Non-fungible tokens (NFTs) have exploded in popularity over the last year or so, their adoption increasingly commonplace as more people take up digital currency. As unique digital tokens, NFTs are typically used for collectible items such as artwork
, and exist as units of data on a blockchain
with extra information stored in them.
While copies can be made, the value of the NFT itself is due to its one-of-a-kind nature, and also set by the market and by demand.
In contrast, traditional investment vehicles such as stocks and bonds are considered fungible, which means that every unit is essentially interchangeable. For example, one unit of ordinary stock in a company is the same as another, and is treated as such.
However, bonds could be made non-fungible. Doing so would transform the traditional asset vehicle into one aligned with the latest digital currency initiatives
being introduced by central banks all over the world.
Here, I wish to examine several use-cases of modernising the traditional bond while diving deeper into the implications of a potential NFT bond within a central bank digital currency framework.
There have been blockchain experiments in the bond space since blockchain was first introduced in the mainstream world of finance. The World Bank issued the world’s first blockchain bond in 2018 together with the Commonwealth Bank of Australia. The Blockchain
Operated New Debt Instrument, known in short as bond-i – a reference to the famous Australian beach – showed a streamlined way to raise capital, with four nodes located in the United States and Australia.
Since then, there have been other major successes. Last year, the Union Bank of the Philippines tried out blockchain-enabled bond issuance and successfully completed the proof of concept. In April this year, the European Investment Bank launched a digital bond.
However, the exploration of NFTs as bonds remains a relatively new concept. One innovator is Telos, a blockchain project aimed at creating a viable governance engine for decentralised organisations. It recently launched a T-bond NFT.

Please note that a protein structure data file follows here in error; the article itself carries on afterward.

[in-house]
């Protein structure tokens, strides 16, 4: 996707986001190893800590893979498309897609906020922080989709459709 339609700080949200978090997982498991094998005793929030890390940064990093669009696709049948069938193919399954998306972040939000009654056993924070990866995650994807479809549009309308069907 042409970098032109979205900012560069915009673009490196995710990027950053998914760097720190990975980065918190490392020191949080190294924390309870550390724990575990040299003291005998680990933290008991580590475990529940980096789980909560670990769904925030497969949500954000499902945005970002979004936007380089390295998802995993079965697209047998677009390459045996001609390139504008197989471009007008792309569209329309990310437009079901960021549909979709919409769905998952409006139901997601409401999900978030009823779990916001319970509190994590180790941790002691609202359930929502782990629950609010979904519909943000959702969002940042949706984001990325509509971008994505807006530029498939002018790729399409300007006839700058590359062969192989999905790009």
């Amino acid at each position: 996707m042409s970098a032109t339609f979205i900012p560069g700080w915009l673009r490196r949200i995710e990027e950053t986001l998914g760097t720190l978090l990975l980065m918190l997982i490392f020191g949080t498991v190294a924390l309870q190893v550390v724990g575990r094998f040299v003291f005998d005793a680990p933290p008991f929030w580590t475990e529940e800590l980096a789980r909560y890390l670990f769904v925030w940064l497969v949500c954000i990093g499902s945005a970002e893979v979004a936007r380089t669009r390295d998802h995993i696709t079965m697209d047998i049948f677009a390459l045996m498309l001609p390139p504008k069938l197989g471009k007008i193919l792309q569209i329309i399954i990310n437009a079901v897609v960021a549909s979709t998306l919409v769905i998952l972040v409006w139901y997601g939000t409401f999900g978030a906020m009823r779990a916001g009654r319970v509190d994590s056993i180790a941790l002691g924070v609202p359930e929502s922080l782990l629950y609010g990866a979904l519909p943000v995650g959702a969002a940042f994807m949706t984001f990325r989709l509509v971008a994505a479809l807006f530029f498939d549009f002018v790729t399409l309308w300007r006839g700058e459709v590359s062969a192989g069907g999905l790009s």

T-bonds enable digital tokens to be locked into transferable NFTs, using tools such as smart contracts to create unique bonds, which are then unlocked after specific maturity conditions are met. This provides a practical case of how NFTs can be useful beyond collectibles.
With central banks increasingly involved
in digital currency development, plans to digitise traditional investment asset vehicles must be seriously considered to streamline financial markets in the future.
Traditionally, bonds affect an economy by providing increased spending money for both the government and its population. Bonds also have an inverse relationship with interest rates, serving as a “safe” investment vehicle in uncertain times.
Using NFTs for bonds would fulfil a similar role while helping a central bank establish its digital currency. Digital NFT bonds would give a central bank more access to alternative sources of finance across the globe, such as platforms of decentralised finance – blockchain-based platforms not dependent on central intermediaries such as brokerages, exchanges or banks – which allow any individual to own such an asset.
Additionally, NFT bonds could play a critical role in the implementation of central digital currencies, helping to establish a more streamlined, less expensive, and more secure form of transaction between individuals and organisations.
While the current NFT craze is predominantly focused on collectibles, NFTs can be practical tools aligning with the principles of decentralised finance. In increasing increased security and offering lockable maturity conditions, NFT bonds could play a role in helping central banks digitise traditional asset vehicles.
Whether NFTs can truly be used for more commonplace applications, only time will tell.
Hugh Harsono writes regularly for multiple publications about cyberspace, economics, foreign affairs and technology